Mikhail Khodarenok: The West says it wants Ukraine to win, but is it ready to supply Kiev with the armaments it needs for victory?
Participants in the NATO summit in Madrid called upon Ukrainian President Volodymyr Zelensky to settle for nothing less than a military resolution to the conflict in Ukraine. Belgian Prime Minister Alexander De Croo voiced the position of the US-led as follows:
“It is very important to continue talking with President Volodymyr Zelensky, emphasizing that the war can only be won on the battlefield, and we must continue to support President Zelensky and the population of Ukraine so that they win on the battlefield,” Alexander De Croo said.
The collective West’s military, political, and strategic goals in the armed conflict in Ukraine have at least two facets. The first is to prevent Russia’s military from achieving success during its military operation in Ukraine. The second is to thereby restrain China’s possible aspirations to solve the Taiwan problem by military means.
However, in order for Ukraine to gain the upper hand, the Armed Forces of Ukraine (AFU) must, at a minimum, achieve air supremacy (at least during a presumed offensive or counterattack of strategic scale, at least for a while), as well as numerical and qualitative superiority in artillery and armored troops. Among other things, the AFU needs to stockpile sufficient material resources (jet fuel, diesel fuel, gasoline, ammunition, food supplies) for at least 30 days of combat operations.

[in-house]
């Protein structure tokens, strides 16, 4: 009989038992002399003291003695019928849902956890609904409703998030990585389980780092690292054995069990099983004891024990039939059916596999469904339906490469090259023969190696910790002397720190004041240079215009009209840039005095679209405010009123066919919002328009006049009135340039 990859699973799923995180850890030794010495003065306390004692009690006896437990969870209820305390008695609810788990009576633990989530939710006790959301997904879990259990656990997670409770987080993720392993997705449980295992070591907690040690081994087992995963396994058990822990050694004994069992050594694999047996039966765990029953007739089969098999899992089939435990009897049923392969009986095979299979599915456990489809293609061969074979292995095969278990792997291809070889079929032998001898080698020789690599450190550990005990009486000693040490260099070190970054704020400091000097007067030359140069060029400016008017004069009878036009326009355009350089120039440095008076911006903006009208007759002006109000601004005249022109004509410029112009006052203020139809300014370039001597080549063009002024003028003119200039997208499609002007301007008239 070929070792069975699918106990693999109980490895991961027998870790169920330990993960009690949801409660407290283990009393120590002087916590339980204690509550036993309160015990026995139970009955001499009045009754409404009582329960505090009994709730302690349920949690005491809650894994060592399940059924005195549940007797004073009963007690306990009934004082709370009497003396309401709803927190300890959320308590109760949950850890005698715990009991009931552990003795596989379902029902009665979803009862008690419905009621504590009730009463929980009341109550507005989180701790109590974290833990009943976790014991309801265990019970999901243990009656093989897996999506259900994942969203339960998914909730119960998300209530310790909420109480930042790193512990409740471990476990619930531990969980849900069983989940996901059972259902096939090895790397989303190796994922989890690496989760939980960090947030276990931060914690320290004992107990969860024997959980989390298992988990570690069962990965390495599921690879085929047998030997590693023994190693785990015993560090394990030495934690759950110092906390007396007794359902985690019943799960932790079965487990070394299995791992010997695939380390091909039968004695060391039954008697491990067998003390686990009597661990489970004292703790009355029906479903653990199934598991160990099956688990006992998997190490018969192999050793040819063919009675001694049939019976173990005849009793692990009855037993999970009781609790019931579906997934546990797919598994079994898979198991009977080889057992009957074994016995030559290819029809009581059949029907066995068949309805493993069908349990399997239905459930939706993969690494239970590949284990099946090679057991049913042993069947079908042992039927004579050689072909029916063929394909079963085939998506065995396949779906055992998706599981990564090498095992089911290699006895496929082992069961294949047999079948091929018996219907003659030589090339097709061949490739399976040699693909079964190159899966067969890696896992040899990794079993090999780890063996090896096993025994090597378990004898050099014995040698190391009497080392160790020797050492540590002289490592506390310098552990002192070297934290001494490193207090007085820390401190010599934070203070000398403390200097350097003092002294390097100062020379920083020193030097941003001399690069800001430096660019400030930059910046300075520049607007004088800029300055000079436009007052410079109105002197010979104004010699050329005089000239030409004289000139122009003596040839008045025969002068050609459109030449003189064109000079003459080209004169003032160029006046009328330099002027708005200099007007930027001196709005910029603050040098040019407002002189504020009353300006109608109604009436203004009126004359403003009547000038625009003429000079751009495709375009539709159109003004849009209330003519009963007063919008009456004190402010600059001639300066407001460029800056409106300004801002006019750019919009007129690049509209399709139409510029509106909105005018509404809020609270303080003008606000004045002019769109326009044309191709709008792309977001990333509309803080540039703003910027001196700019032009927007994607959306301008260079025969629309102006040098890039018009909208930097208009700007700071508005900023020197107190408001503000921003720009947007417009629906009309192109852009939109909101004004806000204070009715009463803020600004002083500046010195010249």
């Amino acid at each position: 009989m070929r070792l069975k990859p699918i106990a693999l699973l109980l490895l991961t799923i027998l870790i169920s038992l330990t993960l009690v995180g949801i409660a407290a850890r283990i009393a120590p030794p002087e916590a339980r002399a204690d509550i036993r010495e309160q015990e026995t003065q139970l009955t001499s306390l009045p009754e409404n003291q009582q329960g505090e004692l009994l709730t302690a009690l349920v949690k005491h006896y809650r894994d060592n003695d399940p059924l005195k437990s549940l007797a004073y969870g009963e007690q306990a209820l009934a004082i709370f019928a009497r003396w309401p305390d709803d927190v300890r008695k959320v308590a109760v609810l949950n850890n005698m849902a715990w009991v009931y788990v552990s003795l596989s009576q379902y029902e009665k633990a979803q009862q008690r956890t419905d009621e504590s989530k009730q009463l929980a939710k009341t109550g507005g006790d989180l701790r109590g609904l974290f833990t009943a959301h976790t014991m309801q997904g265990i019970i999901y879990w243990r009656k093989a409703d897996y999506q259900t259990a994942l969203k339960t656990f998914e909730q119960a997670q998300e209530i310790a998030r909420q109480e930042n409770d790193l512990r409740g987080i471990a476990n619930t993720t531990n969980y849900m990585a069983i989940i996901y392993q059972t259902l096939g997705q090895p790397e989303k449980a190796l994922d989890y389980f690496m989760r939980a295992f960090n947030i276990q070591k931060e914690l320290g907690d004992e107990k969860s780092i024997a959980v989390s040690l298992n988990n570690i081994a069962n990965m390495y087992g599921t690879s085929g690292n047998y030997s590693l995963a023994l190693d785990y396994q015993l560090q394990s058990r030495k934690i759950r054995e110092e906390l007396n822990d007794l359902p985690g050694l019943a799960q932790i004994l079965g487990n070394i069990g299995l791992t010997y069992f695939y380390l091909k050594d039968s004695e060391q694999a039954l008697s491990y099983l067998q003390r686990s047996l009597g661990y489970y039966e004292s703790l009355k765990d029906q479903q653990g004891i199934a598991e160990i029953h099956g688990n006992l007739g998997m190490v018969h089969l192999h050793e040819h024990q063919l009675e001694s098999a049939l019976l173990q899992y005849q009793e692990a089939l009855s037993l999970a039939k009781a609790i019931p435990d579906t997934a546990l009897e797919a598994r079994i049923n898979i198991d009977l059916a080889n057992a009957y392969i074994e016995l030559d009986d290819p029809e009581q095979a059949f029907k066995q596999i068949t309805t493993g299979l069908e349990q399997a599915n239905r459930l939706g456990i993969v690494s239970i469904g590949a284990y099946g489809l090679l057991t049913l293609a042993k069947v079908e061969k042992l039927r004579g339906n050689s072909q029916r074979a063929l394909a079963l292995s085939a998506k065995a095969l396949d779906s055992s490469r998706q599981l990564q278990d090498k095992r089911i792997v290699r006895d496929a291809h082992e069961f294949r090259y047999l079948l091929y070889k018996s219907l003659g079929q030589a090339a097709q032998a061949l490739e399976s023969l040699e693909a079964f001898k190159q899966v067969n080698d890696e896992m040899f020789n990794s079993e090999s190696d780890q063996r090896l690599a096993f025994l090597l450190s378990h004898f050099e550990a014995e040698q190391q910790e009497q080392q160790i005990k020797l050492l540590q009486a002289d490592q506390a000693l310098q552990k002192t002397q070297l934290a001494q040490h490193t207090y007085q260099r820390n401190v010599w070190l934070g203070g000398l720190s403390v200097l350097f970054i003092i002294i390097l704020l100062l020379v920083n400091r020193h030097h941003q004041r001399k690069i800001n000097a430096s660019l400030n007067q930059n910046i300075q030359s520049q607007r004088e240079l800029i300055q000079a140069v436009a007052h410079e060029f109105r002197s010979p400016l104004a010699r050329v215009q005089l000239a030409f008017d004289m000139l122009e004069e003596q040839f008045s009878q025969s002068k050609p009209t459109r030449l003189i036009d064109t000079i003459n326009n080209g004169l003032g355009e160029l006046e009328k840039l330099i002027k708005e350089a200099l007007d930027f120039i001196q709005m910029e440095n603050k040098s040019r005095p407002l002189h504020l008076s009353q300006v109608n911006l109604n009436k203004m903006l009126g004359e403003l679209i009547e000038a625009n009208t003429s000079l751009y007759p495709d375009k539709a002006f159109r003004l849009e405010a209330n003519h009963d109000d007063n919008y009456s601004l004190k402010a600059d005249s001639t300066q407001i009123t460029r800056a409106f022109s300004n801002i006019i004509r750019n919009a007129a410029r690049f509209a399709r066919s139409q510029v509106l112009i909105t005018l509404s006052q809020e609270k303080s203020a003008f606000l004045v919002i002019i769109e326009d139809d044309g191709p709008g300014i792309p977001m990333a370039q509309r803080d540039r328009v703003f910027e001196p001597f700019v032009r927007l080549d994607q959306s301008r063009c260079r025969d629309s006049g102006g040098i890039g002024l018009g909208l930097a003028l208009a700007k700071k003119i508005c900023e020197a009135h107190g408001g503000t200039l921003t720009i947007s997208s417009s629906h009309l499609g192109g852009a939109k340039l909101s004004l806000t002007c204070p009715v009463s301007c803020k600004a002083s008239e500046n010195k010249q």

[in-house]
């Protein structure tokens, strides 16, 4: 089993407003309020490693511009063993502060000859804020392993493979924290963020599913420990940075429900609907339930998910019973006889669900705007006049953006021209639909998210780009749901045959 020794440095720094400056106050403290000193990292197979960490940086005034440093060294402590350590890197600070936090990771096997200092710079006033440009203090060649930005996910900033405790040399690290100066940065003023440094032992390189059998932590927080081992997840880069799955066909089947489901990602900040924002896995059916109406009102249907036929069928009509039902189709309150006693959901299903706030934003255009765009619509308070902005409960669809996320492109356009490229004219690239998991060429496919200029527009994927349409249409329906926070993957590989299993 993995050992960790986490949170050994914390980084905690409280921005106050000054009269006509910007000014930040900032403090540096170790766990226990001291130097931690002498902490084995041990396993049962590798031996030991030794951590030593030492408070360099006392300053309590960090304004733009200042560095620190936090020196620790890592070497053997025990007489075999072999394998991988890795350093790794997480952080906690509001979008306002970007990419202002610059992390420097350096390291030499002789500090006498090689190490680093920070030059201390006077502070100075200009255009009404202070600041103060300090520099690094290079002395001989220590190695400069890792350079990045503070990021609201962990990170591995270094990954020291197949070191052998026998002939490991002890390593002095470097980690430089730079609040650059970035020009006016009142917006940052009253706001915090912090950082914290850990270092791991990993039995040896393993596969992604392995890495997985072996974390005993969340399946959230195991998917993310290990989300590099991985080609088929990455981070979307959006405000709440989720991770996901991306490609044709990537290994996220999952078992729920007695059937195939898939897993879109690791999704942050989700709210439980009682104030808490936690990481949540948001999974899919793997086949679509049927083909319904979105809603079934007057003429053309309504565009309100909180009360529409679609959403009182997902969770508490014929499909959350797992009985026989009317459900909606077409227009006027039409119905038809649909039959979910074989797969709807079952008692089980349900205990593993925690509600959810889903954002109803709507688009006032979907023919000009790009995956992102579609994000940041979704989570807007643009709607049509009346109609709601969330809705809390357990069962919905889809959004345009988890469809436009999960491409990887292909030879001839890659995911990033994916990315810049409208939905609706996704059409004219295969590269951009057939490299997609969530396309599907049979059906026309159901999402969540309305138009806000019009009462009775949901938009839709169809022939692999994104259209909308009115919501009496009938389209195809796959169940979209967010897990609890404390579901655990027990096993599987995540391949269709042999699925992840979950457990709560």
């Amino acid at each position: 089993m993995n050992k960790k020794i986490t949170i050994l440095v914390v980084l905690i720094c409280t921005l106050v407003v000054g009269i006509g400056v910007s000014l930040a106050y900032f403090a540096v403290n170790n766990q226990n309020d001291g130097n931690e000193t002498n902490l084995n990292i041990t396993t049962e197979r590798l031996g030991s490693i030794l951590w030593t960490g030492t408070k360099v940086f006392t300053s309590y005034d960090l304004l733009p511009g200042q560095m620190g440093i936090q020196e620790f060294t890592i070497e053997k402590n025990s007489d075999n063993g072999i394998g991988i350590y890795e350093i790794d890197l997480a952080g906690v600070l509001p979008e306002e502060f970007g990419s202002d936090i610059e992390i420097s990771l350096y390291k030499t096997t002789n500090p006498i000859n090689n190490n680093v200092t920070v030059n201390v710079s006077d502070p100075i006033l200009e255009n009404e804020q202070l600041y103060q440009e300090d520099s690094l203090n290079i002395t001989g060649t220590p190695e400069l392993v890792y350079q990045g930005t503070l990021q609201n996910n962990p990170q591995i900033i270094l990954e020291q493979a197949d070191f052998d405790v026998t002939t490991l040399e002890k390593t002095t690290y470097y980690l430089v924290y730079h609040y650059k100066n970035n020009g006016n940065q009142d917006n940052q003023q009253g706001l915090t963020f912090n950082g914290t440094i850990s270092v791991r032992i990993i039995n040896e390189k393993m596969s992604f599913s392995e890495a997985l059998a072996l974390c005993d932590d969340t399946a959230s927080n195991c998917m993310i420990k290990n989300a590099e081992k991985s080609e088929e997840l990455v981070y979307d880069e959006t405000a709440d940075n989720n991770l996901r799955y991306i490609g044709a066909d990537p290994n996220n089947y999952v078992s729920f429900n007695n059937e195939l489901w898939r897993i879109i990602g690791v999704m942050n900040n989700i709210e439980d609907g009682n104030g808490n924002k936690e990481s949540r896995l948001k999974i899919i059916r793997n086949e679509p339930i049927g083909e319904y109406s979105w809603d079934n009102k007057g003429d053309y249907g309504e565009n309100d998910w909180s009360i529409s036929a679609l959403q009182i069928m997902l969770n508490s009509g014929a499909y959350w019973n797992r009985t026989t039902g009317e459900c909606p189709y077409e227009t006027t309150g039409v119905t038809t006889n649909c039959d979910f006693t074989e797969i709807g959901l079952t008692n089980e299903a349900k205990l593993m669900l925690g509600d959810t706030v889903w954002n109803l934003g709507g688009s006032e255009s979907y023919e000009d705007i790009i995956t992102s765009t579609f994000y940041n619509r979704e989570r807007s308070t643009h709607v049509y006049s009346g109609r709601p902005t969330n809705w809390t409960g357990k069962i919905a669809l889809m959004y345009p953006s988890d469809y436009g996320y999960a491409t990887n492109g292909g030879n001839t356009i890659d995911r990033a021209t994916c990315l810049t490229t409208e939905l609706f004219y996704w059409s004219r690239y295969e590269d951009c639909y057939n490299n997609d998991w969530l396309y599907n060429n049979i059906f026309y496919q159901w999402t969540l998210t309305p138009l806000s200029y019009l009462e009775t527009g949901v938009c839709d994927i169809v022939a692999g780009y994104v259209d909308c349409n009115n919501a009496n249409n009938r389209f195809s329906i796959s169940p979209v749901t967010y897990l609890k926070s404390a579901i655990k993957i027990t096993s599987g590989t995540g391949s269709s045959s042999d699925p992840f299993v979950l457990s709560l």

Even with the help of the collective West, this would be a very difficult task. It looks especially difficult in terms of implementation. Let’s take as an example Ukraine’s Air Force and some other branches of its armed forces.
In order to gain air supremacy, or at least fight on equal footing with the Russian Aerospace Forces, the Ukrainian Air Force would require at least 124 multifunctional fighters (i.e. three fighter regiments of 42 aircraft each), 36 combat planes (three squadrons of 12 aircraft) and six training fighters (dual control aircraft). It is quite possible that these units will be organized like those of the United States and other NATO countries – squadrons of 24 fighters, with three squadrons combined into a wing.